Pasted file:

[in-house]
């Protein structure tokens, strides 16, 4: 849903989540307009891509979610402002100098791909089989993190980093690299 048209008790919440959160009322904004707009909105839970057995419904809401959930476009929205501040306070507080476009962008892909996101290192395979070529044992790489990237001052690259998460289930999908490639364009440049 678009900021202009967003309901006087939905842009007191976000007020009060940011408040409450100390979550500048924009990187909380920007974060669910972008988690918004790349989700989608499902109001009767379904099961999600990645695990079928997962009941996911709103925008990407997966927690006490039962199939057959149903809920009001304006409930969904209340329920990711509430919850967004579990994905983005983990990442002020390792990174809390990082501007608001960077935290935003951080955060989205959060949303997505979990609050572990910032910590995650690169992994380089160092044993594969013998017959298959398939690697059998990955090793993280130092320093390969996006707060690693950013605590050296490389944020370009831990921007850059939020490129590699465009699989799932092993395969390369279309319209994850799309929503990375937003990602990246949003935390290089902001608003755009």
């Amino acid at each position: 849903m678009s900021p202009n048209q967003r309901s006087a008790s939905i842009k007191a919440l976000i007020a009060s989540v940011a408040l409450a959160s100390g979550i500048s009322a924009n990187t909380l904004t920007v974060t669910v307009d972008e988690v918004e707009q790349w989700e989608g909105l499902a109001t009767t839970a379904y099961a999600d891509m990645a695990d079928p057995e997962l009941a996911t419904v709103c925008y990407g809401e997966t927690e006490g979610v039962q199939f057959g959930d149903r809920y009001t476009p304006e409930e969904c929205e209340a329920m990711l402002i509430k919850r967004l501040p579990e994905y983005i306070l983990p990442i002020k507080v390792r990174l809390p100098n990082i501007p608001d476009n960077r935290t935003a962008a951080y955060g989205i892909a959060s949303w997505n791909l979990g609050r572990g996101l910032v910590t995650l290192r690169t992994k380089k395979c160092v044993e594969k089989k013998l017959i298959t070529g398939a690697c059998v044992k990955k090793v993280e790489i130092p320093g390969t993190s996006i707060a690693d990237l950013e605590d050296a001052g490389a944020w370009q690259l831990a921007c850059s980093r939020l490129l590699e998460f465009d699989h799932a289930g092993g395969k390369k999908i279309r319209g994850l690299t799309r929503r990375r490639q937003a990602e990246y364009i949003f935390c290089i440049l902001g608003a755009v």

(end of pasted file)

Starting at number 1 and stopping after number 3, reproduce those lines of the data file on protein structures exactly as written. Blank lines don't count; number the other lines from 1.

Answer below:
[in-house]
């Protein structure tokens, strides 16, 4: 849903989540307009891509979610402002100098791909089989993190980093690299 048209008790919440959160009322904004707009909105839970057995419904809401959930476009929205501040306070507080476009962008892909996101290192395979070529044992790489990237001052690259998460289930999908490639364009440049 678009900021202009967003309901006087939905842009007191976000007020009060940011408040409450100390979550500048924009990187909380920007974060669910972008988690918004790349989700989608499902109001009767379904099961999600990645695990079928997962009941996911709103925008990407997966927690006490039962199939057959149903809920009001304006409930969904209340329920990711509430919850967004579990994905983005983990990442002020390792990174809390990082501007608001960077935290935003951080955060989205959060949303997505979990609050572990910032910590995650690169992994380089160092044993594969013998017959298959398939690697059998990955090793993280130092320093390969996006707060690693950013605590050296490389944020370009831990921007850059939020490129590699465009699989799932092993395969390369279309319209994850799309929503990375937003990602990246949003935390290089902001608003755009």
């Amino acid at each position: 849903m678009s900021p202009n048209q967003r309901s006087a008790s939905i842009k007191a919440l976000i007020a009060s989540v940011a408040l409450a959160s100390g979550i500048s009322a924009n990187t909380l904004t920007v974060t669910v307009d972008e988690v918004e707009q790349w989700e989608g909105l499902a109001t009767t839970a379904y099961a999600d891509m990645a695990d079928p057995e997962l009941a996911t419904v709103c925008y990407g809401e997966t927690e006490g979610v039962q199939f057959g959930d149903r809920y009001t476009p304006e409930e969904c929205e209340a329920m990711l402002i509430k919850r967004l501040p579990e994905y983005i306070l983990p990442i002020k507080v390792r990174l809390p100098n990082i501007p608001d476009n960077r935290t935003a962008a951080y955060g989205i892909a959060s949303w997505n791909l979990g609050r572990g996101l910032v910590t995650l290192r690169t992994k380089k395979c160092v044993e594969k089989k013998l017959i298959t070529g398939a690697c059998v044992k990955k090793v993280e790489i130092p320093g390969t993190s996006i707060a690693d990237l950013e605590d050296a001052g490389a944020w370009q690259l831990a921007c850059s980093r939020l490129l590699e998460f465009d699989h799932a289930g092993g395969k390369k999908i279309r319209g994850l690299t799309r929503r990375r490639q937003a990602e990246y364009i949003f935390c290089i440049l902001g608003a755009v």